Tuesday, December 30, 2008

Review or publish; the curse of the commons

ResearchBlogging.orgNeed we be concerned about the volume and quality of manuscript reviews for journal submissions? In a recent editorial published in Ecology Letters by Michael Hochberg and colleagues, they answer yes, we should be concerned. They argue that manuscript reviewing is suffering from a tragedy of the commons, where growing submission rates to top journals is overburdening potential reviewers. This overburdening has two causes. First, that researchers tend to send their manuscripts to journals based on impact factors, regardless of the appropriateness of the manuscript for the receiving journal. Second is that authors view negative reviews as stochastic happenstance and in the rush to resubmit do little to improve their manuscript.

While the concerns are real, and the authors do suggest common sense approaches to publishing (i.e., choose appropriate journals and get colleagues to review drafts -something most of my colleagues do), there is little discussion of what incentives could be offered. The curse of the commons is when individual motives do not benefit the greater good, thus incentives could be used to alter motives potentially benefiting the larger community.

A number of journals now offer free access or free color figures in future publications for reviewing or even offering payment. Perhaps the move towards reduced length rapid turn around publications is part of the problem and that we should be valuing longer, more detailed papers (the classic quantity vs. quality problem). Whatever the potential solutions, it is promising to see journals, especially top-ranked ones like Ecology Letters, discussing these issues.

Michael E. Hochberg, Jonathan M. Chase, Nicholas J. Gotelli, Alan Hastings, Shahid Naeem (2009). The tragedy of the reviewer commons* Ecology Letters, 12 (1), 2-4 DOI: 10.1111/j.1461-0248.2008.01276.x

Friday, December 26, 2008

How to plan an experiment that could last 99 years

ResearchBlogging.orgFor a number of reasons, including the fact that most grants only allow for research over a time span of 1-3 years, ecologists and evolutionary biologists usually plan experiments that last few years (with notable exceptions, such as the LTER). A usual approach to study long term phenomena is to take advantage of “natural” experiments. This allows us to understand about processes over long time periods, but usually with limited control on the initial conditions.
In a recent paper by Thomas Bruns and collaborators I learned about another way. They study spores viability of an important genus of ectomycorrhizal fungi, symbiont of Pinaceae: Rhizopogon. Pinaceae (the family of pines and other conifers) need ectomycorrhizal fungi to survive and usually spores and seeds are dispersed independently. It was not known how long their spores can last, which has very important implications, for example for colonization of areas not previously colonized by Pinaceae, or colonization after large scale disturbances, since if seeds cannot find mycorrhizae they have really few chances of survival. Now we know, based on this research that spore banks can be build and last probably decades.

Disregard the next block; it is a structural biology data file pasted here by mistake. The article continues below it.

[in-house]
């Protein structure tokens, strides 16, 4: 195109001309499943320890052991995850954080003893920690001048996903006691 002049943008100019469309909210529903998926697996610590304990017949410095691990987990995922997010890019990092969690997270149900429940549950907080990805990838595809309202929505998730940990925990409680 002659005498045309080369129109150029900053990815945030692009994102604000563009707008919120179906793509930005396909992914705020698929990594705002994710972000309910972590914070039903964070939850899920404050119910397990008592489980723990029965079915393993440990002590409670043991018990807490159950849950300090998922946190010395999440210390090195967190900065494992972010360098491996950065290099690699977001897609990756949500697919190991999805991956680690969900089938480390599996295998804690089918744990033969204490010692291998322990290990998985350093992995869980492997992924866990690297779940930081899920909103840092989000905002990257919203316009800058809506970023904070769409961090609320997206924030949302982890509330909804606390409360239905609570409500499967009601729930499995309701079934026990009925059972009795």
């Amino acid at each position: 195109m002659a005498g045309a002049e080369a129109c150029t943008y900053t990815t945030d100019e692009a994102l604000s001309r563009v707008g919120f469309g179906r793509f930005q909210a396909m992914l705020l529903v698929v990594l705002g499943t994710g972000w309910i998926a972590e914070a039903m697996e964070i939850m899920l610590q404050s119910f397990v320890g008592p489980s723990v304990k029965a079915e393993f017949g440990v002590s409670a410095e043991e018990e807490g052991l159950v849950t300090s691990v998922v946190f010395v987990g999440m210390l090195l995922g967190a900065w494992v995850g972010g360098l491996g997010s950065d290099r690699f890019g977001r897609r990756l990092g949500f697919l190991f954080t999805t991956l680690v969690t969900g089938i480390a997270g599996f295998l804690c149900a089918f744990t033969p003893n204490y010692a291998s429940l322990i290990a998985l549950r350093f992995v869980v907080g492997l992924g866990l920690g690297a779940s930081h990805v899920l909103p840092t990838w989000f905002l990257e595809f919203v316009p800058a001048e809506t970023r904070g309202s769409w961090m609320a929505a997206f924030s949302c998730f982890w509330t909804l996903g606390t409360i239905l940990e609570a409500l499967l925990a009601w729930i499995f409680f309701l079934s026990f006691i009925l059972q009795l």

What they did is really interesting, and was inspired on a previous study on seeds. They planted known number of spores of several species of Rhizopogon in terracotta pots, that were later planted into the ground (to mimic natural conditions). They planted 16 replicates, and they plan to open and analyze them later in the century based on the spore viability (for example, if in a few years most spores seem to be not viable that may reduce the expected length of the experiment to increase resolution). This paper found that after 4 years the inoculum potential of these spores seems to be increasing with time. I found the approach used in this experiment really fascinating and I look forward to see what happens in the next years!

Thomas D. Bruns, Kabir G. Peay, Primrose J. Boynton, Lisa C. Grubisha, Nicole A. Hynson, Nhu H. Nguyen, Nicholas P. Rosenstock (2009). Inoculum potential of
spores increases with time over the first 4 yr of a 99-yr spore burial experiment
New Phytologist, 181 (2), 463-470 DOI: 10.1111/j.1469-8137.2008.02652.x

Monday, December 22, 2008


Keeping up with scientific literature is a challenge. Even though is it possible to do a descent job in your super specific area of expertise, it is almost impossible to keep up with literature in general areas of science, such as ecology or evolution, given the hundreds of papers that are published each week. There are many tools that can be used to stay (kind of) updated. One of those are podcasts. If you are reading this blog (and if you frequently read blogs) it is likely that you know a lot about podcasts, but I found remarkable the few people that profits from this awesome resource in academia. There are many nice podcast on science, but few on ecology. The new podcast of Frontiers in Ecology and the Environment is an awesome one, and I hope that other journals start doing the same thing (let me know if they are more!). This ESA podcast, with music by Nick Gotelli (excellent choice by the way, click here for more of his music), is surely one that you want to have in your mp3 player when you go for walk.